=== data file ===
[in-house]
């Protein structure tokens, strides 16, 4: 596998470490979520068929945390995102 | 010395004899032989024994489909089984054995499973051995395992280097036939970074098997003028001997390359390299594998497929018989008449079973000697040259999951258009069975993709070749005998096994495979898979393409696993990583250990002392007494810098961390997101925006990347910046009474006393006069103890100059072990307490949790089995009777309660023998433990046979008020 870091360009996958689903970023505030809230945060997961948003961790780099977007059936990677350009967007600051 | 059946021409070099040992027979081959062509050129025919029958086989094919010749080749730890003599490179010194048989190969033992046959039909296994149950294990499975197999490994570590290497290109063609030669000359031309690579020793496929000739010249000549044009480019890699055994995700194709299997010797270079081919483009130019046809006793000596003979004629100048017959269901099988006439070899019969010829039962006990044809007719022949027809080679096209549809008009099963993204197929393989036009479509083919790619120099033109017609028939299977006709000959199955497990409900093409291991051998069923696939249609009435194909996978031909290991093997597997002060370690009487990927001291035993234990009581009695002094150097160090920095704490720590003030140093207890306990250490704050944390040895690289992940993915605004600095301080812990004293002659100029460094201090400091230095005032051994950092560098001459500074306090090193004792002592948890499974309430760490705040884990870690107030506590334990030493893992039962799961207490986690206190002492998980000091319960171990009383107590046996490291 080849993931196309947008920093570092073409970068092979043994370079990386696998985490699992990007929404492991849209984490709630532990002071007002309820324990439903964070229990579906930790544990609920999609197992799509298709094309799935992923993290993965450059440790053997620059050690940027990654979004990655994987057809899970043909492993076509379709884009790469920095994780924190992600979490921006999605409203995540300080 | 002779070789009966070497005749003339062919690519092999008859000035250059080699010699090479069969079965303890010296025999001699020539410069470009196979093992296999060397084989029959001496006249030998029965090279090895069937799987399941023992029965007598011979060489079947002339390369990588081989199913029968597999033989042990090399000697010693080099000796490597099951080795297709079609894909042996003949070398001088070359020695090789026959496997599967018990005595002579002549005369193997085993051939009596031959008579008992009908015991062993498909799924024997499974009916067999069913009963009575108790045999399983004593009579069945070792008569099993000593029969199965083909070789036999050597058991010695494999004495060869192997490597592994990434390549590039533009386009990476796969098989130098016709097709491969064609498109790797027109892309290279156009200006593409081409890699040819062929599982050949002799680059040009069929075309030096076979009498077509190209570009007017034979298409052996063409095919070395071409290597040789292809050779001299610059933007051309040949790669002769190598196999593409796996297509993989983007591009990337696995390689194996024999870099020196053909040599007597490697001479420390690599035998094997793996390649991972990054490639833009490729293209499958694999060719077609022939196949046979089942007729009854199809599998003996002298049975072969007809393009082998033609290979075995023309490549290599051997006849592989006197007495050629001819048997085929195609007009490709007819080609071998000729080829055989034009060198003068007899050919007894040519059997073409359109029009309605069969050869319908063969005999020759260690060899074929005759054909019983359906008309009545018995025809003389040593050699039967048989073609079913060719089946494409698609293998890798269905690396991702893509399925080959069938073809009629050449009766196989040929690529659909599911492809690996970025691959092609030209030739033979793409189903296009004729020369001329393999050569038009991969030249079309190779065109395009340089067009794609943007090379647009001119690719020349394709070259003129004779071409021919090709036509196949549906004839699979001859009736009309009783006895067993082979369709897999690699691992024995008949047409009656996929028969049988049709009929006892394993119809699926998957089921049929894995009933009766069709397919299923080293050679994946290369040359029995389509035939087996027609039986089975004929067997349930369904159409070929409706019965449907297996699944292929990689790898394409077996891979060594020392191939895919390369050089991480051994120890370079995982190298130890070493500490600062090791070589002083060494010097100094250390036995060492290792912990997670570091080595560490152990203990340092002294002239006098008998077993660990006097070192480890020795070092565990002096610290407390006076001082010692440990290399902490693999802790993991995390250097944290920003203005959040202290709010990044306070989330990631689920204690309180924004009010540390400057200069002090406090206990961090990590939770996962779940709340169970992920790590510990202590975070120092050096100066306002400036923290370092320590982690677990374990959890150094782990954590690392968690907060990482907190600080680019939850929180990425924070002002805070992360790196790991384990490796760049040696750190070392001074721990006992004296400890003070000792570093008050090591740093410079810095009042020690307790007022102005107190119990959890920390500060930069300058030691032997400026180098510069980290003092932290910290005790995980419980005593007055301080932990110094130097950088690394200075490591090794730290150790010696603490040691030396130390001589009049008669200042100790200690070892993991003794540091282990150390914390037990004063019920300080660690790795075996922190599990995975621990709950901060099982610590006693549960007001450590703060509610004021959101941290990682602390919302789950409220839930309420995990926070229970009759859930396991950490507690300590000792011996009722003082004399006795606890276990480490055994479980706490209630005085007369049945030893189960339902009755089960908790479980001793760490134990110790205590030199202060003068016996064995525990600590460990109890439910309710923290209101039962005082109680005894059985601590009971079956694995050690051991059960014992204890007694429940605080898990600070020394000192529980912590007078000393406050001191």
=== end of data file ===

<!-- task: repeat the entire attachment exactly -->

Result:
[in-house]
């Protein structure tokens, strides 16, 4: 596998470490979520068929945390995102 | 010395004899032989024994489909089984054995499973051995395992280097036939970074098997003028001997390359390299594998497929018989008449079973000697040259999951258009069975993709070749005998096994495979898979393409696993990583250990002392007494810098961390997101925006990347910046009474006393006069103890100059072990307490949790089995009777309660023998433990046979008020 870091360009996958689903970023505030809230945060997961948003961790780099977007059936990677350009967007600051 | 059946021409070099040992027979081959062509050129025919029958086989094919010749080749730890003599490179010194048989190969033992046959039909296994149950294990499975197999490994570590290497290109063609030669000359031309690579020793496929000739010249000549044009480019890699055994995700194709299997010797270079081919483009130019046809006793000596003979004629100048017959269901099988006439070899019969010829039962006990044809007719022949027809080679096209549809008009099963993204197929393989036009479509083919790619120099033109017609028939299977006709000959199955497990409900093409291991051998069923696939249609009435194909996978031909290991093997597997002060370690009487990927001291035993234990009581009695002094150097160090920095704490720590003030140093207890306990250490704050944390040895690289992940993915605004600095301080812990004293002659100029460094201090400091230095005032051994950092560098001459500074306090090193004792002592948890499974309430760490705040884990870690107030506590334990030493893992039962799961207490986690206190002492998980000091319960171990009383107590046996490291 080849993931196309947008920093570092073409970068092979043994370079990386696998985490699992990007929404492991849209984490709630532990002071007002309820324990439903964070229990579906930790544990609920999609197992799509298709094309799935992923993290993965450059440790053997620059050690940027990654979004990655994987057809899970043909492993076509379709884009790469920095994780924190992600979490921006999605409203995540300080 | 002779070789009966070497005749003339062919690519092999008859000035250059080699010699090479069969079965303890010296025999001699020539410069470009196979093992296999060397084989029959001496006249030998029965090279090895069937799987399941023992029965007598011979060489079947002339390369990588081989199913029968597999033989042990090399000697010693080099000796490597099951080795297709079609894909042996003949070398001088070359020695090789026959496997599967018990005595002579002549005369193997085993051939009596031959008579008992009908015991062993498909799924024997499974009916067999069913009963009575108790045999399983004593009579069945070792008569099993000593029969199965083909070789036999050597058991010695494999004495060869192997490597592994990434390549590039533009386009990476796969098989130098016709097709491969064609498109790797027109892309290279156009200006593409081409890699040819062929599982050949002799680059040009069929075309030096076979009498077509190209570009007017034979298409052996063409095919070395071409290597040789292809050779001299610059933007051309040949790669002769190598196999593409796996297509993989983007591009990337696995390689194996024999870099020196053909040599007597490697001479420390690599035998094997793996390649991972990054490639833009490729293209499958694999060719077609022939196949046979089942007729009854199809599998003996002298049975072969007809393009082998033609290979075995023309490549290599051997006849592989006197007495050629001819048997085929195609007009490709007819080609071998000729080829055989034009060198003068007899050919007894040519059997073409359109029009309605069969050869319908063969005999020759260690060899074929005759054909019983359906008309009545018995025809003389040593050699039967048989073609079913060719089946494409698609293998890798269905690396991702893509399925080959069938073809009629050449009766196989040929690529659909599911492809690996970025691959092609030209030739033979793409189903296009004729020369001329393999050569038009991969030249079309190779065109395009340089067009794609943007090379647009001119690719020349394709070259003129004779071409021919090709036509196949549906004839699979001859009736009309009783006895067993082979369709897999690699691992024995008949047409009656996929028969049988049709009929006892394993119809699926998957089921049929894995009933009766069709397919299923080293050679994946290369040359029995389509035939087996027609039986089975004929067997349930369904159409070929409706019965449907297996699944292929990689790898394409077996891979060594020392191939895919390369050089991480051994120890370079995982190298130890070493500490600062090791070589002083060494010097100094250390036995060492290792912990997670570091080595560490152990203990340092002294002239006098008998077993660990006097070192480890020795070092565990002096610290407390006076001082010692440990290399902490693999802790993991995390250097944290920003203005959040202290709010990044306070989330990631689920204690309180924004009010540390400057200069002090406090206990961090990590939770996962779940709340169970992920790590510990202590975070120092050096100066306002400036923290370092320590982690677990374990959890150094782990954590690392968690907060990482907190600080680019939850929180990425924070002002805070992360790196790991384990490796760049040696750190070392001074721990006992004296400890003070000792570093008050090591740093410079810095009042020690307790007022102005107190119990959890920390500060930069300058030691032997400026180098510069980290003092932290910290005790995980419980005593007055301080932990110094130097950088690394200075490591090794730290150790010696603490040691030396130390001589009049008669200042100790200690070892993991003794540091282990150390914390037990004063019920300080660690790795075996922190599990995975621990709950901060099982610590006693549960007001450590703060509610004021959101941290990682602390919302789950409220839930309420995990926070229970009759859930396991950490507690300590000792011996009722003082004399006795606890276990480490055994479980706490209630005085007369049945030893189960339902009755089960908790479980001793760490134990110790205590030199202060003068016996064995525990600590460990109890439910309710923290209101039962005082109680005894059985601590009971079956694995050690051991059960014992204890007694429940605080898990600070020394000192529980912590007078000393406050001191």